Evolving into a Parisian
Sina, Paris, Fall 2014
October 8, 2014

I have now officially lived in Paris for one whole month! Throughout the time I’ve lived here thus far, I have gradually adapted to the Parisian lifestyle. For starters, the apartments and living spaces are much smaller and more compact compared to American homes. One thing that I found myself struggling with at the beginning was doing laundry. A typical Parisian home only has a washer, no dryer. Aside from that, the washer cycle takes at least THREE WHOLE HOURS. Doing laundry is a serious production here, after waiting for the completion of the wash cycle, which feels like forever, all of the clothing needs to be hung on a drying rack. But since that is the extent of my concerns, I honestly cannot complain!

Oshatz, S - Fall 14 - Paris

This is the view from the Seine right by my apartment in the 7th arrondissement. My favorite part about coming home at night is seeing the Eiffel Tower sparkle. It’s an incredible sight!

Each day as I walk around Paris, take the metro, or just sit at a café, I notice new distinct aspects of the people and my surroundings. For instance, Parisians dress extremely conservative compared to Americans. Black is the color of choice. If you want to blend in with the Parisians, I would definitely recommend wearing darker shades of color. Of course, that is a general statement, but I find that Americans dress way more causal than Europeans. During a night out at a club, girls my age in the U.S. would be seen wearing skin-tight mini dresses, whereas Parisian women are always dressed with class, typically wearing an outfit with either stockings or skinny jeans, and a blazer.

Oshatz, S - Fall 14 - Paris

Lunch at the Champs de Mars will never get old. All all hours of the day (if it’s sunny of course) there will be people picnicking and enjoying the view of the Eiffel Tower. I love picking up a baguette at the Boulangerie and walking over to the grassy area right after I’m finished classes for the day.

Oshatz, S - Fall 14 - Paris

If you have a sweet tooth, Paris is the place for you. There are unlimited stands of sweets and pastries all over the city. This truck in particular in right by the roundabout at Bastille.

A huge differentiation between the two countries, which every college kid is highly fond of, is the lower drinking age. In France, and most countries in Europe, the drinking age is 18 in comparison to the drinking age in the U.S. being 21. I can walk into any bar or club here, in Paris, and not be carded. This is a great perk, because it is very typical of Parisians to enjoy a nice glass of wine with dinner. As far as the party scene, the residents of Paris do not get quite as rowdy as Americans. Yes, they like to have a fun time, but Parisians always depict a sense of composure and poise no matter where they are.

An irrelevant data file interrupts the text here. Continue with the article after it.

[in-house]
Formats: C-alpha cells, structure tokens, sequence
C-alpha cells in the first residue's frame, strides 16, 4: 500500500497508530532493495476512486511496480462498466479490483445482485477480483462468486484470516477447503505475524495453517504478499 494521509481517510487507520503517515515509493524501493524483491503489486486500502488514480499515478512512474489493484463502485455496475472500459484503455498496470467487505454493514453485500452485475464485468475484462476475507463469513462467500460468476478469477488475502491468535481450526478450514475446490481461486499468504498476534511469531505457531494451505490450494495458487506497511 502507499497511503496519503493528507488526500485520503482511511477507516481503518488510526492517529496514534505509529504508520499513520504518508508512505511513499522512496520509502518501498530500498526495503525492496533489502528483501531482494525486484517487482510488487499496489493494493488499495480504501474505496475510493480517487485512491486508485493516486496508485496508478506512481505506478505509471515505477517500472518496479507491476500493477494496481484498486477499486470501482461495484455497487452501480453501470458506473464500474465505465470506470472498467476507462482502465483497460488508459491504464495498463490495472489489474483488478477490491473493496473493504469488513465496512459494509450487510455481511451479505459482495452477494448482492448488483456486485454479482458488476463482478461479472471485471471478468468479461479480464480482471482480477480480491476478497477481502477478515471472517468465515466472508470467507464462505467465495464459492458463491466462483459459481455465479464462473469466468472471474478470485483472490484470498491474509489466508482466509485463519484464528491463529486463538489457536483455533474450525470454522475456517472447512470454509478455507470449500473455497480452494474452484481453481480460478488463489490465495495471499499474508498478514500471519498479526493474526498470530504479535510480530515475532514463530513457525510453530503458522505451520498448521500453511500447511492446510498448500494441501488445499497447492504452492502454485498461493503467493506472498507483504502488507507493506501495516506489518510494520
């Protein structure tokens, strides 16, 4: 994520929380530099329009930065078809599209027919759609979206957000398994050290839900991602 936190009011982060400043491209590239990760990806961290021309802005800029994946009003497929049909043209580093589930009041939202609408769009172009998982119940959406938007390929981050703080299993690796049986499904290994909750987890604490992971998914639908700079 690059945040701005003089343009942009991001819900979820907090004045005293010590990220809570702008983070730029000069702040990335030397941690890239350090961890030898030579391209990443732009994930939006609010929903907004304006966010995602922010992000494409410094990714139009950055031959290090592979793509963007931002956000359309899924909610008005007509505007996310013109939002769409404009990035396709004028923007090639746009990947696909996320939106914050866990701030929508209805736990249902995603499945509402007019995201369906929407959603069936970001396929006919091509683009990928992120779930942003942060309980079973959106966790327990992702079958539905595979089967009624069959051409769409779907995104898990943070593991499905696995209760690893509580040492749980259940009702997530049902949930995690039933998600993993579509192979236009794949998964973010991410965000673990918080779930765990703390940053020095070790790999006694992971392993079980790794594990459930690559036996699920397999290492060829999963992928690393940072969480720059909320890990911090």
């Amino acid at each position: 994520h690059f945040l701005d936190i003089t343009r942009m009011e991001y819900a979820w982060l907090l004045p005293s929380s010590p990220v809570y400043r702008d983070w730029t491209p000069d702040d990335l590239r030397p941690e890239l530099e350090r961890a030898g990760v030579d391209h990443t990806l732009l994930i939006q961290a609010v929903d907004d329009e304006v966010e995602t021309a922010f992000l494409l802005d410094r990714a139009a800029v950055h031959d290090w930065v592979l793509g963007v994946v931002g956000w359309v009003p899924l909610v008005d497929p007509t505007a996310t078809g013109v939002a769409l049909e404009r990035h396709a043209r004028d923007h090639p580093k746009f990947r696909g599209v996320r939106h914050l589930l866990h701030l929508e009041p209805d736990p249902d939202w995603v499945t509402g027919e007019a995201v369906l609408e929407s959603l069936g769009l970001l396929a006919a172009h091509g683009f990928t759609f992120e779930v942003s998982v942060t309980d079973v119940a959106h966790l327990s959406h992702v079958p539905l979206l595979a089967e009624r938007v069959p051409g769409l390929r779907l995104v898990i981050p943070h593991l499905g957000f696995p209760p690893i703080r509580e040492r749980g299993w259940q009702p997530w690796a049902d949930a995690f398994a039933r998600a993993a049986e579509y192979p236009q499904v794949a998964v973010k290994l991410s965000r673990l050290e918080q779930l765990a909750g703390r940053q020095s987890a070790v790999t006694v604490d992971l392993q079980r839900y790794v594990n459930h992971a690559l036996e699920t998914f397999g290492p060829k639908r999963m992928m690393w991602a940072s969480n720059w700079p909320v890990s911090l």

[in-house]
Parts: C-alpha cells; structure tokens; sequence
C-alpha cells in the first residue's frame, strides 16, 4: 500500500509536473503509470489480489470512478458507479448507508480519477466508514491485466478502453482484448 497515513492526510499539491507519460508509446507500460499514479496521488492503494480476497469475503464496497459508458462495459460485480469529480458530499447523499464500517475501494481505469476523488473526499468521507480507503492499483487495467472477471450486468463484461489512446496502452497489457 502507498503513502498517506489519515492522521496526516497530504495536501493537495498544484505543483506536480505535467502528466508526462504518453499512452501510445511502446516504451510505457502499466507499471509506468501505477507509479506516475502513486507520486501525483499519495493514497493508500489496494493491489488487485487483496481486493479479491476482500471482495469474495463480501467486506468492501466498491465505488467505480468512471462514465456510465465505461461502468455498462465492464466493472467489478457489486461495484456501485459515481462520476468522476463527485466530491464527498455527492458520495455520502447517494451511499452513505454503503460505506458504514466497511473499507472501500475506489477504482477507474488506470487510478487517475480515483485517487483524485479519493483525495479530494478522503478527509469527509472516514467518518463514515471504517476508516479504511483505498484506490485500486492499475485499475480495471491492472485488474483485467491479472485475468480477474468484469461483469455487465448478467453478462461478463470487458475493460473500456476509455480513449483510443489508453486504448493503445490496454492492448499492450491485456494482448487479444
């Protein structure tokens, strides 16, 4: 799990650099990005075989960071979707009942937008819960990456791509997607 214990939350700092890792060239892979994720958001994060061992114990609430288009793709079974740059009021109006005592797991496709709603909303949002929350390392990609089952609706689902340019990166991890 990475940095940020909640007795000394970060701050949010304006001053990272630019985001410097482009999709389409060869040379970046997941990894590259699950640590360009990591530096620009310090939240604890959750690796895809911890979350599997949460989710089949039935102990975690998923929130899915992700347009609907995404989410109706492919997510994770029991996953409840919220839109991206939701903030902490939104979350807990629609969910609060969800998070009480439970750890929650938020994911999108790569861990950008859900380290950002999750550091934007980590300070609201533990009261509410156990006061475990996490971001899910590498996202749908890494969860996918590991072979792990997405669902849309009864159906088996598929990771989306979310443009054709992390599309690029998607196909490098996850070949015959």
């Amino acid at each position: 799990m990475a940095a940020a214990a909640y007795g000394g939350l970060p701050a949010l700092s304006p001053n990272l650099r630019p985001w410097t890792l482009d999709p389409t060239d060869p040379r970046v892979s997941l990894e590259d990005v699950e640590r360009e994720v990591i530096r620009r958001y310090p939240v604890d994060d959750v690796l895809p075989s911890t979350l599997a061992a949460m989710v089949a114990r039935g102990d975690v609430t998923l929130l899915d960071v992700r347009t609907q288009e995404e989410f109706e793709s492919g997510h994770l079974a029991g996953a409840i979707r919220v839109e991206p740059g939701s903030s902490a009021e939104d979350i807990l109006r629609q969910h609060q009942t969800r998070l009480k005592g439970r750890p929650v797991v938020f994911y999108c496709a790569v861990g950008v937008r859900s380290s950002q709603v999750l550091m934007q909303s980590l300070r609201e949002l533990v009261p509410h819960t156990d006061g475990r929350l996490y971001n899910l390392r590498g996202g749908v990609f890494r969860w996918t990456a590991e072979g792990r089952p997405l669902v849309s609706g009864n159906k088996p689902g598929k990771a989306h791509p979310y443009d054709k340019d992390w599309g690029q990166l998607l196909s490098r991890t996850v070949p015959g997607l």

Oshatz, S - Fall 14 - Paris

This photo was taken on a walk through the Jardin du Luxembourg. Towards the left (not depicted in the photo) is a gorgeous fountain.

In my opinion, Paris is a city that has just about everything going for itself, from the gorgeous monuments, to the delectable dining options, along with the simplicity of public transportation, and endless quarters to explore. I could never find myself bored here because no matter where I go I discover and learn something new about this fabulous culture. I can slowly see myself evolving into a Parisian more and more each day. Although I am American at heart, it’s satisfying to know that I do not stick out like a tourist in this foreign country, even though I do have an unreal obsession with baguettes! And the journey continues….

Oshatz, S - Fall 14 - Paris

Here is a panoramic shot of a wall next to Fontaine Stravinsky. It is right near le Marais and the museum Centre Pompidou (which I highly recommend going to)!

Oshatz, S - Fall 14 - Paris

The best falafel BY FAR. This is a little whole-in-the-wall place in le Marais called L’As Du Fallafel.

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Sina is a current student at University of Tampa studying at American University of Paris during the Fall 2014 term.

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SAI is dedicated to providing academic and cultural learning experiences abroad that enhance global awareness, professional development and social responsibility. We concentrate our programs in Europe, with a focus on in-depth learning of individual European countries and their unique global role in the geopolitical economy, humanities, and in the arts.